Tuesday, August 22, 2006
FDA Says Viruses Safe for Treating Meat
WASHINGTON Aug 18, 2006 (AP)— A mix of bacteria-killing viruses can be safely sprayed on cold cuts, hot dogs and sausages to combat common microbes that kill hundreds of people a year, federal health officials said Friday in granting the first-ever approval of viruses as a food additive.
The combination of six viruses is designed to be sprayed on ready-to-eat meat and poultry products, including sliced ham and turkey, said John Vazzana, president and chief executive officer of manufacturer Intralytix Inc.
The special viruses called bacteriophages are meant to kill strains of the Listeria monocytogenes bacterium, the Food and Drug Administration said in declaring it safe to use on ready-to-eat meats prior to their packaging.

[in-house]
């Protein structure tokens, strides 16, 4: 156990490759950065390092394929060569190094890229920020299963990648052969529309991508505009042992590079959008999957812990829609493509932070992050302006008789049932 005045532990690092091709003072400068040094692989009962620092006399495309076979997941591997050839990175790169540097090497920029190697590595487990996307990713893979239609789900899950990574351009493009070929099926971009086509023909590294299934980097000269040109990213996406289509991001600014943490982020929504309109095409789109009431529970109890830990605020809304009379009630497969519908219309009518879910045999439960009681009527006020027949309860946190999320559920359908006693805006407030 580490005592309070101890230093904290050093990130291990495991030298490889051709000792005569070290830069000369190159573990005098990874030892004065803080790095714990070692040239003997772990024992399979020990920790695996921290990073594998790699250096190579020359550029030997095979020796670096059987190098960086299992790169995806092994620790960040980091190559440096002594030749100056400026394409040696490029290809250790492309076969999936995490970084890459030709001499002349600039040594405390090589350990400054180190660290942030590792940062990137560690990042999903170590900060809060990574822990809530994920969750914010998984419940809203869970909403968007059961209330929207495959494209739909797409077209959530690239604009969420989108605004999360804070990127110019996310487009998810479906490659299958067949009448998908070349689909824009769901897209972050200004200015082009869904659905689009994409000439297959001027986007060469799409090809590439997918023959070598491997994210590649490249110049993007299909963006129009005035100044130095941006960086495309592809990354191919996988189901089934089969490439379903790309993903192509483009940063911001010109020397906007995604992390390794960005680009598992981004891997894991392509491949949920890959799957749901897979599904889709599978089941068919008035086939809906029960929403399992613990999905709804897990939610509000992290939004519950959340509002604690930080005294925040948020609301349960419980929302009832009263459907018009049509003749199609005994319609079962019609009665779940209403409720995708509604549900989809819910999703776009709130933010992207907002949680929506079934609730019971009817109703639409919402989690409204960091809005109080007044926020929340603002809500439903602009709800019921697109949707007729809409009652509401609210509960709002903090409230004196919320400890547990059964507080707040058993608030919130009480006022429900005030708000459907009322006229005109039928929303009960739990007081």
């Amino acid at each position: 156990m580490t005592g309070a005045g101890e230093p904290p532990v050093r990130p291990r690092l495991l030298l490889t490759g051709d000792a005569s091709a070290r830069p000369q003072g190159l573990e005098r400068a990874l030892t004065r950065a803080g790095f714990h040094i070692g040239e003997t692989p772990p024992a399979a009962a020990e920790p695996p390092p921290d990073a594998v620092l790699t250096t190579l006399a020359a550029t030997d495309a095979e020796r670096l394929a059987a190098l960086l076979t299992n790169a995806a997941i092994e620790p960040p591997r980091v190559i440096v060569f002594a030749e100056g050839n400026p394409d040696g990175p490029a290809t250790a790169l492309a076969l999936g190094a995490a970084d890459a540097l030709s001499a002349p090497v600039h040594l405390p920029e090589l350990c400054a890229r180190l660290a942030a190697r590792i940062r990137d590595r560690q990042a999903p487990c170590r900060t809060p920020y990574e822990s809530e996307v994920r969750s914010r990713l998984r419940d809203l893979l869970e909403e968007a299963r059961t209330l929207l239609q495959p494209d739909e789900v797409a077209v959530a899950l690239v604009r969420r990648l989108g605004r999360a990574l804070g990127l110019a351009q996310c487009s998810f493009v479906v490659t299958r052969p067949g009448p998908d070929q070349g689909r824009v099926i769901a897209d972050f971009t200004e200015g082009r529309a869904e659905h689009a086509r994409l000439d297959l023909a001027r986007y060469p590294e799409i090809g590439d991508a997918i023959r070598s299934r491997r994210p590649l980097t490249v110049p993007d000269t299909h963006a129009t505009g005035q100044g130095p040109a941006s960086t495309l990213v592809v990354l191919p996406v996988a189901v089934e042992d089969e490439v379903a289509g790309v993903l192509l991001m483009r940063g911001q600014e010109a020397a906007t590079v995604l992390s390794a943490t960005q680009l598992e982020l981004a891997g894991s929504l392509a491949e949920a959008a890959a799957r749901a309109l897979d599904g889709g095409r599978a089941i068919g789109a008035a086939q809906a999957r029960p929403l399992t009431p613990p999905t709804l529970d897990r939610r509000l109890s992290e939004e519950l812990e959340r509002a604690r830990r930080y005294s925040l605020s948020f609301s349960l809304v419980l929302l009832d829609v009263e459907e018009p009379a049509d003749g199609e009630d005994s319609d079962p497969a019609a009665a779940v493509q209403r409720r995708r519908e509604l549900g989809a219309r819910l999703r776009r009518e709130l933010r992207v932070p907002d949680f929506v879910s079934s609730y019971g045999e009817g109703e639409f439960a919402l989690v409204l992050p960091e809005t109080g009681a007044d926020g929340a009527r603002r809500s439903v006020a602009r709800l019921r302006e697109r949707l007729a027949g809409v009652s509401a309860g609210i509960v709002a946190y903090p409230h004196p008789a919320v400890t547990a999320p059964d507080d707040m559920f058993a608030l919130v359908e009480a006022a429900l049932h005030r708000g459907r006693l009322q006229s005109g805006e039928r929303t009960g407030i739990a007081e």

The viruses are the first to win FDA approval for use as a food additive, said Andrew Zajac, of the regulatory agency's office of food additive safety.
Consumers won't be aware that meat and poultry products have been treated with the spray, Zajac added. The Department of Agriculture will regulate the actual use of the product.
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From ABC News
posted by Vetzine